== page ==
Helianthus tuberosus – asteraceae family – aster, daisy, sunflower (which makes a lot of sense since the flowers vaguely resemble). Also called sunchoke, sunroot, etc.
The name is one huge misnomer. No connection to Jerusalem and not an artichoke but distantly related to artichokes (in the daisy family). Italian settlers
in the USA called the plant girasole, the Italian word for sunflower because of its resemblance to the garden sunflower (note: both the sunflower and the sunchoke are part of the same genus: Helianthus). Over time, the name girasole may have been changed to Jerusalem.
The artichoke part of the Jerusalem artichoke’s name comes from the taste of its edible tuber. Samuel de Champlain, the French explorer, sent
the first samples of the plant to France, noting its taste was similar to an artichoke.
Native to North America. All the way west to North Dakota. However the true native range may never be known since the Native Americans had domesticated it and spread it quite well. Its thought to originate in the mississipi/ohio valley region due to the soil type.
Gets very tall up to 8 feet or so. The tubers are very light beige on the outside and very pale on the inside and when I did the research it said they look like ginger which makes a ton of sense to me!
The tubers spread quite prolifically. They are eaten both raw, sliced thin (salads) or steamed or boiled and mashed like a potato. They contain inulin instead of starch. This is not a readily accessible form of sugar for humans. Thus with some people it may cause a bit of gas! Quite nutritional with potential for ethanol production. Can produce double the amount of sugar as the same quantity of corn or sugar beets.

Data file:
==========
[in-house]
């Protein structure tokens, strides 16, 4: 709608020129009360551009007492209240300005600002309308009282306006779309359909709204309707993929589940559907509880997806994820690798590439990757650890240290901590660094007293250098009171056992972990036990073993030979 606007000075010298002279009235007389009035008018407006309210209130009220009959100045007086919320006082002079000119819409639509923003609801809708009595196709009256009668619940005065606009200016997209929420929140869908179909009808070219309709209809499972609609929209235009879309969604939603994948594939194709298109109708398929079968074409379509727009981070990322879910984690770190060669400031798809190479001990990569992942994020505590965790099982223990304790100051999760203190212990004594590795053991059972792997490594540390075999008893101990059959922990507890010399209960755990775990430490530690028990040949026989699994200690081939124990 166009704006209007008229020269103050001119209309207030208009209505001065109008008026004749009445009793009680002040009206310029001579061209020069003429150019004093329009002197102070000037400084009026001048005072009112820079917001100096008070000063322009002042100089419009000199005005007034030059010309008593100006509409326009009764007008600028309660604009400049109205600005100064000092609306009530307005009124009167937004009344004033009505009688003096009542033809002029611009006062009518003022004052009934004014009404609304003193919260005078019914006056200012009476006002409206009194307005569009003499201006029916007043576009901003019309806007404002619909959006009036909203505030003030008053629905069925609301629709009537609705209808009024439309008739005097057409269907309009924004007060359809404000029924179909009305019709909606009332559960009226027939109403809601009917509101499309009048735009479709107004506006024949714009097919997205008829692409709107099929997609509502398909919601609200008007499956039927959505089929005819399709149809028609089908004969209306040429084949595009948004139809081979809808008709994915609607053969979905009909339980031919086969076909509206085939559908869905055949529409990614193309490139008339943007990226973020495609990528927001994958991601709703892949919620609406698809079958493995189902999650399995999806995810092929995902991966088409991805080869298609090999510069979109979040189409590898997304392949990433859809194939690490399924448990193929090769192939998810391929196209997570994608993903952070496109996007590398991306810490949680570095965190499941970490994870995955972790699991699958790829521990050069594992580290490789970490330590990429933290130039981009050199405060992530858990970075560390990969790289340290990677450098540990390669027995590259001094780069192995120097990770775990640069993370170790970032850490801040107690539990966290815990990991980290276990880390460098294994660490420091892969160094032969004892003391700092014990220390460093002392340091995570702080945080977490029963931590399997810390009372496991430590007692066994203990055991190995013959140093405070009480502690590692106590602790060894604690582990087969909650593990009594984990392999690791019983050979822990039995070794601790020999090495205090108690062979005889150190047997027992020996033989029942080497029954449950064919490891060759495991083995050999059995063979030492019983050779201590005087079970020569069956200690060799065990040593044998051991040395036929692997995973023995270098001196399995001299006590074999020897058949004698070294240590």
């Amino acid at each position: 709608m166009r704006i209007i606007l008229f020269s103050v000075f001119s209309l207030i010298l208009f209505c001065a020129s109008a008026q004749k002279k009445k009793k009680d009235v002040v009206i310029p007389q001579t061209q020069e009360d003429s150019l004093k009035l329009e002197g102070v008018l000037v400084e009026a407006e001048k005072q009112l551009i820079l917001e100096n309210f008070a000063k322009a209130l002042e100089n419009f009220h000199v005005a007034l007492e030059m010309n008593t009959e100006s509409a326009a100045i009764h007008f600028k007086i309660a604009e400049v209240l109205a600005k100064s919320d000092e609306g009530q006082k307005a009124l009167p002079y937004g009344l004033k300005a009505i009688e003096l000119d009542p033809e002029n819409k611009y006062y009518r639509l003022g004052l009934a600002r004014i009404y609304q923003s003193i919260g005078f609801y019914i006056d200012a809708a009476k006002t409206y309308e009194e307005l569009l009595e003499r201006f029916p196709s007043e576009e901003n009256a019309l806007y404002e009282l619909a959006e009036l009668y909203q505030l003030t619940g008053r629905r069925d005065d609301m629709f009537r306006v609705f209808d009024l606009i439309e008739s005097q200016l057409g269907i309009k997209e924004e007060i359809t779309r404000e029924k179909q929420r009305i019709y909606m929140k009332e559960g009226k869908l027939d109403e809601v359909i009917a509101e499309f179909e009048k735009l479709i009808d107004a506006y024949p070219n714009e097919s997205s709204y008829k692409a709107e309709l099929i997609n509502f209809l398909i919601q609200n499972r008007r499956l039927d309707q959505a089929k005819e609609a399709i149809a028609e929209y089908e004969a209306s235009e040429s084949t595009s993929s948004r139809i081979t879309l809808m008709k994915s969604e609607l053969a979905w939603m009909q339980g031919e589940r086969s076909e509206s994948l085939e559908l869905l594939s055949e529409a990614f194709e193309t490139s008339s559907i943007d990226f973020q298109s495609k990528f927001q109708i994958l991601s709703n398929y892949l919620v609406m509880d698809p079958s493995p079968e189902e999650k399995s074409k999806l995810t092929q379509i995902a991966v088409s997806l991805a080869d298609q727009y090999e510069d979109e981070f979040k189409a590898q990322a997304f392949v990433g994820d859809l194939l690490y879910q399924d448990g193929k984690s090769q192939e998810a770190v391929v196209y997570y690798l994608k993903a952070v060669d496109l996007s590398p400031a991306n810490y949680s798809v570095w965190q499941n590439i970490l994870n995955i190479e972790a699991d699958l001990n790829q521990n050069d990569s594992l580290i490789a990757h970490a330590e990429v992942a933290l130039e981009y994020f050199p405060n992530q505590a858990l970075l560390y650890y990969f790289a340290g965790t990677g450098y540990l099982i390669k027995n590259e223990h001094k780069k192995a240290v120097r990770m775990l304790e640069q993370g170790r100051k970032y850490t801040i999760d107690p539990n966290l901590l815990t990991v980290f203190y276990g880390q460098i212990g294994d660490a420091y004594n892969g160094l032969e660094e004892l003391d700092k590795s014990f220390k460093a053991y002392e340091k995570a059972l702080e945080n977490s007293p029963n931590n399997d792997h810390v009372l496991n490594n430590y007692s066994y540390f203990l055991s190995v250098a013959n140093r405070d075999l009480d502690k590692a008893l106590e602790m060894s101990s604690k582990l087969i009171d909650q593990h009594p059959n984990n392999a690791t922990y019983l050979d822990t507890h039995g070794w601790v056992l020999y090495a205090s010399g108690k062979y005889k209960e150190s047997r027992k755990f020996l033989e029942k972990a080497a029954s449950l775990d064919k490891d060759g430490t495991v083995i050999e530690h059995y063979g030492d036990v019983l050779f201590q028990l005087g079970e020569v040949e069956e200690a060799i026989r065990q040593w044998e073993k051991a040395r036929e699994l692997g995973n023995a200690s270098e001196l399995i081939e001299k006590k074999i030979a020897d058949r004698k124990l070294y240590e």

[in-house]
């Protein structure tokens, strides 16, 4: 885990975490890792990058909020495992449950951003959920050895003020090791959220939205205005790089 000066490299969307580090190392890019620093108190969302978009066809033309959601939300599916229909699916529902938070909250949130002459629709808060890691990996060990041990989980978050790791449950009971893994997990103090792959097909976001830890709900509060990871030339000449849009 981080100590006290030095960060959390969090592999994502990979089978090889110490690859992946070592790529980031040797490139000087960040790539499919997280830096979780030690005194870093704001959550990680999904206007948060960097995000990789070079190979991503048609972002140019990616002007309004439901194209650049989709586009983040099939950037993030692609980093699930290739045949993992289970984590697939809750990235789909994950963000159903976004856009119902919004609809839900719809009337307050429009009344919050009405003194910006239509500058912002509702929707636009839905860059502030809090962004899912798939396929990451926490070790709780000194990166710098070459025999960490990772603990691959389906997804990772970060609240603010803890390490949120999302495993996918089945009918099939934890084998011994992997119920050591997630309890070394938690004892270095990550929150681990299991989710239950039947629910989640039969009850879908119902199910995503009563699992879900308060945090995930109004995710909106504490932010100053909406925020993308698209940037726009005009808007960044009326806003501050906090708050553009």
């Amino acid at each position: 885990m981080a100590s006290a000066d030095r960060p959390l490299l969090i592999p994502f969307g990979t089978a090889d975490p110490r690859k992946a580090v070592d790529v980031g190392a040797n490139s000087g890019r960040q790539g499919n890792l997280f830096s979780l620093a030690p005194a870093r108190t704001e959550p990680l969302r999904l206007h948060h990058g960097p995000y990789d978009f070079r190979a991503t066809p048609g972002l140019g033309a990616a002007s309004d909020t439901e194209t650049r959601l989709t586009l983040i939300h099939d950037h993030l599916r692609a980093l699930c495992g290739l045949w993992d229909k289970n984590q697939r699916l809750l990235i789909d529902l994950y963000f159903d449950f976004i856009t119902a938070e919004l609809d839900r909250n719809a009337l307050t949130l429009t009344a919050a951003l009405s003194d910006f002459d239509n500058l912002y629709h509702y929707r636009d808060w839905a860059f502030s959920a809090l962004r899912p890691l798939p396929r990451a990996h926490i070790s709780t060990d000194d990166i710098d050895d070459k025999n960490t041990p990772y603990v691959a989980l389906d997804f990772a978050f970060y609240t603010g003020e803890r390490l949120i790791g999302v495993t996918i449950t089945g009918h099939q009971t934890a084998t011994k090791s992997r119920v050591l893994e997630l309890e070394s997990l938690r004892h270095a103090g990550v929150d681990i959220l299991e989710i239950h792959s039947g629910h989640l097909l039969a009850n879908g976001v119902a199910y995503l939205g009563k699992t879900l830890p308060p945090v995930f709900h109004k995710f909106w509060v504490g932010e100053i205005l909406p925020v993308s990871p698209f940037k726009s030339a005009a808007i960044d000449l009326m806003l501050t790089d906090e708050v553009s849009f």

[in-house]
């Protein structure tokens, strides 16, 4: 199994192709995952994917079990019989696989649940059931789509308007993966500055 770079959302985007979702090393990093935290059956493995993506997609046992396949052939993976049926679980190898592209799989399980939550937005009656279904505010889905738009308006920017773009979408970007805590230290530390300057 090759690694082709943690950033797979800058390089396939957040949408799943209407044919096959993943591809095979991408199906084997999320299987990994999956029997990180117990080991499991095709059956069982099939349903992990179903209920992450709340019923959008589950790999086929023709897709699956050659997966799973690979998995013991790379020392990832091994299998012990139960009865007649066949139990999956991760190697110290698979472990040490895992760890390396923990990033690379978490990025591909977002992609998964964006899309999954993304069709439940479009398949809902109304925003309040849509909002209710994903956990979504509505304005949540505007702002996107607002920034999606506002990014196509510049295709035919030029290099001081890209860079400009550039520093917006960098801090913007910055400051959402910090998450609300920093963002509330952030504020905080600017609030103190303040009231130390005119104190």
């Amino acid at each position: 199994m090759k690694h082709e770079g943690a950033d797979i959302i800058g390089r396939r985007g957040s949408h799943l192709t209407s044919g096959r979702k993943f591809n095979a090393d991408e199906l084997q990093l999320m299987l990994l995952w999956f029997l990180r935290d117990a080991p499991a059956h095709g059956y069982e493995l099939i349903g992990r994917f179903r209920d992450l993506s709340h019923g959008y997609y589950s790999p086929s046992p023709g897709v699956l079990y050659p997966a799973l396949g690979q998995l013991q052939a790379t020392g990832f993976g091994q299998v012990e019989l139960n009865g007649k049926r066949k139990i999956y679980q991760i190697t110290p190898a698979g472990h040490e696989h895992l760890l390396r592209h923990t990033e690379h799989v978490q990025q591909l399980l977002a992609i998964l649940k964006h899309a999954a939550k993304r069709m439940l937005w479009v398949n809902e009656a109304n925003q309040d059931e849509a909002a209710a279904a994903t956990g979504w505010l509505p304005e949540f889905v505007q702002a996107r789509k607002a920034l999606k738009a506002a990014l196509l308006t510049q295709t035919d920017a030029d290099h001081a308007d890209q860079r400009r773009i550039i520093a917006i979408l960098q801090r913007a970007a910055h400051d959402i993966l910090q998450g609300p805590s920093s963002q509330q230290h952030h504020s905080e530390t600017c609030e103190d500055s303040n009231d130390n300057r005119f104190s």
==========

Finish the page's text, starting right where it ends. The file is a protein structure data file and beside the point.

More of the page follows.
It is hardy to zone 4 and is not frost tender. It is in flower in October, and the seeds ripen in November. The flowers are hermaphrodite (have both male and female organs) and are pollinated by Bees, flies.
The plant prefers light (sandy) soils, requires well-drained soil and can grow in nutritionally poor soil. The plant prefers acid, neutral and basic (alkaline) soils. It cannot grow in the shade.It requires dry or moist soil. The plant can tolerates strong winds but not maritime exposure.
Seed – sow in spring in a cold frame. When they are large enough to handle, prick the seedlings out into individual pots and grow them on in the greenhouse for their first winter. Plant them out into their permanent positions in late spring or early summer, after the last expected frosts. Division in spring or autumn. Harvest the tubers in late autumn or the winter and either replant the tubers immediately or store them in a cool but frost-free place and plant them out in early spring. Jerusalem artichoke is propagated by tubers, which should be planted as early as possible in the spring when the soil can be satisfactorily worked.